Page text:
All that changed when I arrived in Samsun. Here almost everyone is fasting. It’s very strange for someone like me who isn’t used to this sort of thing.

About half the restaurants are still open, but no one in them is eating (during daylight hours). They’ll sit at a table socializing and drinking (usually tea) with their unopened to-go bags sitting on the table.

All the bakeries, fruit stands, and convenience stores are still open. It’s just that now you don’t see anyone walking away from them munching on their newly acquired Simit (a ring of bread with sesame seeds; they look like pretzels, but taste like ‘normal’ bread).

I was warned in Ankara eating in public in an area with a lot of fasting people could be dangerous. As in, a hangry person (someone that’s angry due to hunger) could take my public display of not fasting as an excuse to fight me. Since I didn’t have the foresight to book a place with a private kitchen, this has made things rather difficult for me.

Traveling can be tricky enough without these extra complications. I’m in a new place with unfamiliar restaurants. I don’t speak the local language. And now I have to take any food I get during the day back to my place, and hide the fact that I’m stuffing my face before I get hangry.

Since I started traveling, I haven’t missed much about the US. However, being able to gorge myself in public is definitely something I really miss right now. Anyone that’s met me in person knows I have very little fat which means I’m particularly susceptible to disruptions in my food supply. If some sort of mass starvation event occurred, I’d be one of the first casualties.

Some other people that know me might be like: “This is a great opportunity to experience someone else’s culture. You can find out first-hand what it’s like to be Muslim during Ramadan.” While it’s certainly true that I like new cultural experiences, this is not one I’d like to try. Sorry Muslims, I like my food.

I think the next time I decide to travel through a Muslim country, I’ll check to see if it’s Ramadan time. If it is, I’ll punch myself in the face and re-schedule.

It’s funny; a lot of people back home told me I shouldn’t come to Turkey because it’s “dangerous” and “there are a lot of refugees there” and “don’t they practice Sharia Law there?” To which I can now respond that “it’s not dangerous”, “what do you have against refugees” and “no, they don’t practice Sharia Law”. This ‘fasting during Ramadan’ thing is the biggest challenge I’ve faced.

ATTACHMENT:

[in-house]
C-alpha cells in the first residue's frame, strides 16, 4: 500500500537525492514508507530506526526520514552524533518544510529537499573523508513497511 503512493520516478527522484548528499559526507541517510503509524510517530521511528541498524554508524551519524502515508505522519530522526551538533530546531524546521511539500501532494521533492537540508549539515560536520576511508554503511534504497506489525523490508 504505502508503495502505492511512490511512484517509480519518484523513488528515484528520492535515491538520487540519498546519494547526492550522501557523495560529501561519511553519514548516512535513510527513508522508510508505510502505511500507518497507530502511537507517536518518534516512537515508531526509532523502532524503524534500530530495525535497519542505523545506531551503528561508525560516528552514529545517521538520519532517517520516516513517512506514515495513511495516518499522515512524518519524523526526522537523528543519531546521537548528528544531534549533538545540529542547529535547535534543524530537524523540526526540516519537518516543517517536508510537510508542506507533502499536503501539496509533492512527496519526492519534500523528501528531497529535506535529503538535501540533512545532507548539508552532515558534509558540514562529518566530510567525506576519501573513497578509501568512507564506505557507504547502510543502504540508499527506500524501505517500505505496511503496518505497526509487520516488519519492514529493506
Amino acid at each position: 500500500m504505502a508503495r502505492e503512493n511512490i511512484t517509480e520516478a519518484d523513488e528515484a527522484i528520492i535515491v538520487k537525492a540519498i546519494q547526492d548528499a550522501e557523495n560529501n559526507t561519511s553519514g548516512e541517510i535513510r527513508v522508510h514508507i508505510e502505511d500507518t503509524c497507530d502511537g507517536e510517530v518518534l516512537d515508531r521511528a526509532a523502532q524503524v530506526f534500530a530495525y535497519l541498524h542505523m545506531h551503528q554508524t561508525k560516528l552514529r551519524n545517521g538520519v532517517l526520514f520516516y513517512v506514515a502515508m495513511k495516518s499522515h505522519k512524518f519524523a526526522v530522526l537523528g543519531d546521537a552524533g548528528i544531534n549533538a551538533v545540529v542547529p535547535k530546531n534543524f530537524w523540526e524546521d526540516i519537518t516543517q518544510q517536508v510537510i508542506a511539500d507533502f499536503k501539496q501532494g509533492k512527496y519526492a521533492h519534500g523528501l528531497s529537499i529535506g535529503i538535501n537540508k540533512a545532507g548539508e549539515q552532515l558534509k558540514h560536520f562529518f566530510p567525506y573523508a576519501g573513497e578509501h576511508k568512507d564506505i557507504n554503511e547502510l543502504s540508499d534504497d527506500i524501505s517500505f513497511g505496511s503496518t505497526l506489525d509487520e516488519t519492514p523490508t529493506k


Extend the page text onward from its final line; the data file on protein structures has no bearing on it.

Now I’m rambling…. Anyway, hopefully someone out there has found this helpful and/or entertaining. Until next post….

Detained by Turkish police

So I’ve been generally enjoying my time in Ankara. This city is unlike any other I’ve encountered in Turkey. I think it’s because it’s so new. Sure, the old section around the castle looks a lot like the rest of Turkey, but once you’re in the rest of the city, it almost looks like the US. The streets are wide, the buildings are modern and tall, hell I even saw a theme park on the way into the city.

Anyway, one of the guys staying in my room is from Russia. After chatting for a while last night, we decided that today we’d explore the city together. I love company, and it gave me the chance to ask him a little about his home.

Together we discovered that most museums are closed on Sundays; who closes a museum on a weekend? We walked through a park. We hid from the rain for a couple hours in a mosque…. It was mostly a good time, except for….

While it was still hot outside, we happened to be walking by the main train station. Most of the complex is inside so we decided to walk in and rest for a bit. While we were hanging out, some cops came up to us and asked to see our passports.

We were being IDed? I’d been asked for my passport when booking a bus, or checking into a hostel. I’d never had someone just walk up to me and ask to see it though. We had both left our passports back at the hostel, and we tried to explain that to the cops. I’m not sure if they understood, but they started wandering off.

Then a couple plain clothed people walked up, flashed IDs that said police, and asked to see our passports. We tried to tell them we didn’t have them with us. Once they determined we were going to be ‘problem people’, they indicated they wanted us to go with them. Being a bit suspicious, I asked the uniformed police as we were passing them if these plain clothed people were cops. They indicated they were so at least I knew we weren’t being taken away by random criminals trying to run a scam.